What the heck is PlumbAllCrossSubnetRoutes?

Windows Server Failover Clustering nodes can communicate with each other across a router (this is often referred to as the multi-subnet or cross-subnet support), which is key functionality to enable stretched clustering scenarios.  To do this, the cluster service builds a list of communication routes to every other node in the cluster and provides those routes to the Microsoft Failover Cluster Virtual Adapter (NetFT.sys) driver, which is clustering’s fault-tolerant network driver.

Let’s assume you have a 2-node cluster.  Both nodes are in the same site, and both are connected to three networks A, B, and C.  Each node should end up with three routes in the NetFT driver – from Node 1’s perspective we will see: A1->A2, B1->B2, and C1->C2.  But now let’s assume that networks A, B, and C are all connected to the same routing infrastructure, and thus interfaces on all networks are mutually reachable.  The default behavior is that each node will end up with the same three routes: A1->A2, B1->B2, and C1->C2.

This default behavior is configurable with the cluster common property PlumbAllCrossSubnetRoutes, if you run PowerShell as an administrator, you can see the cluster properties by running:

Get-Cluster | fl *

Here you will find the PlumbAllCrossSubnetRoutes property:

PlumbAllCrossSubnetRoutes

By setting PlumbAllCrossSubnetRoutes to a value of 1 then nodes will also attempt to establish routes which cross subnets.

(Get-Cluster). PlumbAllCrossSubnetRoutes = 1

With this configuration setting Node 1 would end up with all these routes: A1->A2, B1->B2, C1->C2, A1->B2, A1->C2, B1->A2, B1->C2, C1->A2, C1->B2 – nine routes.  Why is this bad?  Well it uses a lot more heartbeats, especially if you have more than two nodes and more than two networks – think how quickly this could exponentially scale up.  Well, why is this good?  This can enable cluster communication to survive some real pathological failures.  For instance, let’s say network A completely fails, and B1 fails, and C2 fails.  Your cluster is still up because you have C1->B2.  We didn’t think all the heartbeat and fault isolation complexity cost was worth it for most customers who are responsive to the first failure that occurs, so we left PlumbAllCrossSubnetRoutes off by default.  I haven’t yet heard of a customer that experienced that pathological failure and decided to enable PlumbAllCrossSubnetRoutes, however we wanted to extend the option to our customers if they so choose.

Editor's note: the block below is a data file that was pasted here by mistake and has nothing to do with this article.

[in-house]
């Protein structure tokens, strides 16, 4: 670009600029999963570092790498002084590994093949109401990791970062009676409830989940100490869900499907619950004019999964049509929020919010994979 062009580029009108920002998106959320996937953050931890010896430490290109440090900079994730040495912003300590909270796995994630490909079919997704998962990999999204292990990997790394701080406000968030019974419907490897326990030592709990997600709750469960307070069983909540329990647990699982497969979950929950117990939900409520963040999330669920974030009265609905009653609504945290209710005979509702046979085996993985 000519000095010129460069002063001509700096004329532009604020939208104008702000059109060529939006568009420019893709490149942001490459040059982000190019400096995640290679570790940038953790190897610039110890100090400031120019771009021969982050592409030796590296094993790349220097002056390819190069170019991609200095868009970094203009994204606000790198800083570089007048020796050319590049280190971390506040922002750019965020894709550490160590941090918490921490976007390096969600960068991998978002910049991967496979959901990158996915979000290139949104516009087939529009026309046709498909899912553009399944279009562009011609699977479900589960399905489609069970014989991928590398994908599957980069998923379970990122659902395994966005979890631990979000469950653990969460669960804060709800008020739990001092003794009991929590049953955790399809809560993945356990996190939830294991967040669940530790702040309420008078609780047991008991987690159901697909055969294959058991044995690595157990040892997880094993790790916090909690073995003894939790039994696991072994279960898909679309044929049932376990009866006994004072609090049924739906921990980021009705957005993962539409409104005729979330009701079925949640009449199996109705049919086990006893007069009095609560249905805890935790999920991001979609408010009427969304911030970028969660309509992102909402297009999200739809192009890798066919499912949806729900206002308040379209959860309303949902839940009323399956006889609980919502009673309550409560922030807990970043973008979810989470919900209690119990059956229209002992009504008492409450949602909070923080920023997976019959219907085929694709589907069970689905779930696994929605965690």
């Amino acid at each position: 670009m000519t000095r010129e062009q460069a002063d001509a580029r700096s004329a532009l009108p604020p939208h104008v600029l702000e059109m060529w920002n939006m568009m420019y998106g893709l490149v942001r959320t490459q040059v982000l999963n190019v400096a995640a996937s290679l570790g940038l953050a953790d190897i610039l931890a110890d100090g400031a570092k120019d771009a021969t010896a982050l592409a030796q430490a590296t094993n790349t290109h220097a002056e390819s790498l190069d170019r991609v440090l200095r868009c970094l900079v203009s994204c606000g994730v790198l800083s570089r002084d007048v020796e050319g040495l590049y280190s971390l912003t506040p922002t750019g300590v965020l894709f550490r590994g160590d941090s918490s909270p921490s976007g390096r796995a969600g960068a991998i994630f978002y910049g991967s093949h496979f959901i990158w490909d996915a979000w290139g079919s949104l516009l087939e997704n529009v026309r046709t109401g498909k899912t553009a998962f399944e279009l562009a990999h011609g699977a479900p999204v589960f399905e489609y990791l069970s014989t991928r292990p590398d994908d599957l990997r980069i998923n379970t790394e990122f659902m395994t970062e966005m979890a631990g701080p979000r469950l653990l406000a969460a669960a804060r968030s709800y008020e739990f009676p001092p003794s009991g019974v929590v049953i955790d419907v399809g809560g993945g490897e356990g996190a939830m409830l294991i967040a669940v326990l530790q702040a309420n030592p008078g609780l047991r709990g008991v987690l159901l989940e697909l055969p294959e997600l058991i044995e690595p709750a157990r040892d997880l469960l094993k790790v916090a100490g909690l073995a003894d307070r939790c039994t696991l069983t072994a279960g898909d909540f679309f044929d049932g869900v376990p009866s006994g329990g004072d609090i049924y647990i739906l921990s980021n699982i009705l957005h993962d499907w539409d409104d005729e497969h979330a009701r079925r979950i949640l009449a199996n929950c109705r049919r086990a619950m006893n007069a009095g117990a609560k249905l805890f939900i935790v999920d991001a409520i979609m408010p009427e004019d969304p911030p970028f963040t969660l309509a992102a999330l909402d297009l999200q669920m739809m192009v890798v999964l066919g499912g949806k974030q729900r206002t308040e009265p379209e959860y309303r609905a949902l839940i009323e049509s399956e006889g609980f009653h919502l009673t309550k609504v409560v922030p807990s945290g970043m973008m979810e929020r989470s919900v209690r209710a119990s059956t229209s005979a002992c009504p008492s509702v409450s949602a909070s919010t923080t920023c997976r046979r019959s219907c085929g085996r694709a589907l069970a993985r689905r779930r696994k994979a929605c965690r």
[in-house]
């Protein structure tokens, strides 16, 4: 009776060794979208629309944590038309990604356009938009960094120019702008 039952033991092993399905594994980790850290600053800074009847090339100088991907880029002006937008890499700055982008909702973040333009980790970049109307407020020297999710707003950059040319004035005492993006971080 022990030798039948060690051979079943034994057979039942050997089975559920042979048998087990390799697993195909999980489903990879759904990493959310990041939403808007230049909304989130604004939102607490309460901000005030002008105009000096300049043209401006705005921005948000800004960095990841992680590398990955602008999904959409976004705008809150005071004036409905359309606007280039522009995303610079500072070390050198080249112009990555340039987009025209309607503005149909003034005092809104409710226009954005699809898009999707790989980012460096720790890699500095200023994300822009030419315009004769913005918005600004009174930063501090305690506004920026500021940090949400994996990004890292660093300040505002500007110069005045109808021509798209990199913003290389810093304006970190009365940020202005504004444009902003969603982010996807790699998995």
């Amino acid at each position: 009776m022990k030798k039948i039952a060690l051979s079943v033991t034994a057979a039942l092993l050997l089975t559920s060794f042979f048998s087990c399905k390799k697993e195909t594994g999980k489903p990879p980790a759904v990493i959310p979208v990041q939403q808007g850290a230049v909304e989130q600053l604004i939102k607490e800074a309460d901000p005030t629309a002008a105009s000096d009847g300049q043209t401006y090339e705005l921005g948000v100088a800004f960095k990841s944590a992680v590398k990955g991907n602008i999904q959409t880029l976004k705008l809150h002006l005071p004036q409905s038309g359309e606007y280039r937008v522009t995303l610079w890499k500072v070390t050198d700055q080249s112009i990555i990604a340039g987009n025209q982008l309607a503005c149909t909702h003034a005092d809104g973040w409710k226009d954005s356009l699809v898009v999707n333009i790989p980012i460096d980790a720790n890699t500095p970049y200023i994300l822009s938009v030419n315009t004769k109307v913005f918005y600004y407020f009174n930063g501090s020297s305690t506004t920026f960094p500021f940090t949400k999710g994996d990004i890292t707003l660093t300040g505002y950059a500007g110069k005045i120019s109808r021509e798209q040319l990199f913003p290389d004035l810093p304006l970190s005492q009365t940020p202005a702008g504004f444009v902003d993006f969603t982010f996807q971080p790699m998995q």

Clusters with No Common Subnets

In a fully dissimilar multi-subnet cluster (where nodes have no subnets in common), the cluster service always searches for all cross-subnet routes and PlumbAllCrossSubnetRoutes has no effect.

DissimilarSubnets

Configuration Settings

Value 0

Do not attempt to find cross subnet routes if local routes are found (default value)

(Get-Cluster). PlumbAllCrossSubnetRoutes = 0

Value0

Value 1

Always attempt to find routes that cross subnets

(Get-Cluster). PlumbAllCrossSubnetRoutes = 1

Value1

Value 2

Disable the cluster service from attempting to discover cross subnet routes after node successfully joins

(Get-Cluster). PlumbAllCrossSubnetRoutes = 2

Value2

Thanks,
David Dion
Principal Development Lead
Clustering & High Availability